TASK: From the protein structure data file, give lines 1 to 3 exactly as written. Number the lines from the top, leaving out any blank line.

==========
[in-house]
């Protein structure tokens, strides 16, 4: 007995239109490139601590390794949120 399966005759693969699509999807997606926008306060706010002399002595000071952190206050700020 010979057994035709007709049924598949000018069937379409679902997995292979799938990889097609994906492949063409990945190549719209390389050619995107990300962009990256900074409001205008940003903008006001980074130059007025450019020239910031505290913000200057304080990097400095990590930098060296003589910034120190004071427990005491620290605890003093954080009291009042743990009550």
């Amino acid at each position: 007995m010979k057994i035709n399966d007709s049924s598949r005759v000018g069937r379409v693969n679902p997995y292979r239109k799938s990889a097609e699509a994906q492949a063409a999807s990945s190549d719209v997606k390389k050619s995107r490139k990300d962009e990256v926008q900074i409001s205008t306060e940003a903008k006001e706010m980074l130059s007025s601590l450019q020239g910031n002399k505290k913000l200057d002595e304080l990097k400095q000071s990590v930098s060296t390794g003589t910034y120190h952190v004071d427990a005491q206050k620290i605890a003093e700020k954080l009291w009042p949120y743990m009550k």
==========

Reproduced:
[in-house]
């Protein structure tokens, strides 16, 4: 007995239109490139601590390794949120 399966005759693969699509999807997606926008306060706010002399002595000071952190206050700020 010979057994035709007709049924598949000018069937379409679902997995292979799938990889097609994906492949063409990945190549719209390389050619995107990300962009990256900074409001205008940003903008006001980074130059007025450019020239910031505290913000200057304080990097400095990590930098060296003589910034120190004071427990005491620290605890003093954080009291009042743990009550």
């Amino acid at each position: 007995m010979k057994i035709n399966d007709s049924s598949r005759v000018g069937r379409v693969n679902p997995y292979r239109k799938s990889a097609e699509a994906q492949a063409a999807s990945s190549d719209v997606k390389k050619s995107r490139k990300d962009e990256v926008q900074i409001s205008t306060e940003a903008k006001e706010m980074l130059s007025s601590l450019q020239g910031n002399k505290k913000l200057d002595e304080l990097k400095q000071s990590v930098s060296t390794g003589t910034y120190h952190v004071d427990a005491q206050k620290i605890a003093e700020k954080l009291w009042p949120y743990m009550k």